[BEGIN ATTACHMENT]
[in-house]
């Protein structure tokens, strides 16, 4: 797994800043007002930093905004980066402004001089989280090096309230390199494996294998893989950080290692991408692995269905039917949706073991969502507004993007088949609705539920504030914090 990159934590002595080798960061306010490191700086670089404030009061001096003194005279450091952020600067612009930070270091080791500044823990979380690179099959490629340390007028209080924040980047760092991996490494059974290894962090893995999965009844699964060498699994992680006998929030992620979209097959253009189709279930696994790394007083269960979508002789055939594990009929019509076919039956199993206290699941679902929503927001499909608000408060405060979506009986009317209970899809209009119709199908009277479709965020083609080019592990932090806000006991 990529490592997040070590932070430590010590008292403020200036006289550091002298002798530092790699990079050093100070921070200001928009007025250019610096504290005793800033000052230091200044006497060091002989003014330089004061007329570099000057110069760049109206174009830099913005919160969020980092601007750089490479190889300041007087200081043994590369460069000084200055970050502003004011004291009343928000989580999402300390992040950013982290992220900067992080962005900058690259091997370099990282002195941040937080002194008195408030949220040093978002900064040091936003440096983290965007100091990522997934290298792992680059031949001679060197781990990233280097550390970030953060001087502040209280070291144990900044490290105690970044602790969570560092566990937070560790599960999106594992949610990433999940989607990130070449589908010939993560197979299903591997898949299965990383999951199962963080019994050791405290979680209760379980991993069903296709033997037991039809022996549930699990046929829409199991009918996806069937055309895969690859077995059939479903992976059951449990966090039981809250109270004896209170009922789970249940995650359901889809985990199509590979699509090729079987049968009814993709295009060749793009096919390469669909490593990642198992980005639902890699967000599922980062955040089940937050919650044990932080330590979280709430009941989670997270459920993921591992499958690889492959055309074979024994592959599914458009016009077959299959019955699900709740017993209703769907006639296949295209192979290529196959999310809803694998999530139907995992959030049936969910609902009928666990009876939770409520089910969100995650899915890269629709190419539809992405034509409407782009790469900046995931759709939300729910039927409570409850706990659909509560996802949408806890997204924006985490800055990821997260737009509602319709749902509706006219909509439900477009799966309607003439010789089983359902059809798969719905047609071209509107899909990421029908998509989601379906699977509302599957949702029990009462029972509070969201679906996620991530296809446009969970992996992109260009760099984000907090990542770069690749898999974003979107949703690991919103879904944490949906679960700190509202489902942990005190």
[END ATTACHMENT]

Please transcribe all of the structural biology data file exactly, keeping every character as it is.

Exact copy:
[in-house]
């Protein structure tokens, strides 16, 4: 797994800043007002930093905004980066402004001089989280090096309230390199494996294998893989950080290692991408692995269905039917949706073991969502507004993007088949609705539920504030914090 990159934590002595080798960061306010490191700086670089404030009061001096003194005279450091952020600067612009930070270091080791500044823990979380690179099959490629340390007028209080924040980047760092991996490494059974290894962090893995999965009844699964060498699994992680006998929030992620979209097959253009189709279930696994790394007083269960979508002789055939594990009929019509076919039956199993206290699941679902929503927001499909608000408060405060979506009986009317209970899809209009119709199908009277479709965020083609080019592990932090806000006991 990529490592997040070590932070430590010590008292403020200036006289550091002298002798530092790699990079050093100070921070200001928009007025250019610096504290005793800033000052230091200044006497060091002989003014330089004061007329570099000057110069760049109206174009830099913005919160969020980092601007750089490479190889300041007087200081043994590369460069000084200055970050502003004011004291009343928000989580999402300390992040950013982290992220900067992080962005900058690259091997370099990282002195941040937080002194008195408030949220040093978002900064040091936003440096983290965007100091990522997934290298792992680059031949001679060197781990990233280097550390970030953060001087502040209280070291144990900044490290105690970044602790969570560092566990937070560790599960999106594992949610990433999940989607990130070449589908010939993560197979299903591997898949299965990383999951199962963080019994050791405290979680209760379980991993069903296709033997037991039809022996549930699990046929829409199991009918996806069937055309895969690859077995059939479903992976059951449990966090039981809250109270004896209170009922789970249940995650359901889809985990199509590979699509090729079987049968009814993709295009060749793009096919390469669909490593990642198992980005639902890699967000599922980062955040089940937050919650044990932080330590979280709430009941989670997270459920993921591992499958690889492959055309074979024994592959599914458009016009077959299959019955699900709740017993209703769907006639296949295209192979290529196959999310809803694998999530139907995992959030049936969910609902009928666990009876939770409520089910969100995650899915890269629709190419539809992405034509409407782009790469900046995931759709939300729910039927409570409850706990659909509560996802949408806890997204924006985490800055990821997260737009509602319709749902509706006219909509439900477009799966309607003439010789089983359902059809798969719905047609071209509107899909990421029908998509989601379906699977509302599957949702029990009462029972509070969201679906996620991530296809446009969970992996992109260009760099984000907090990542770069690749898999974003979107949703690991919103879904944490949906679960700190509202489902942990005190």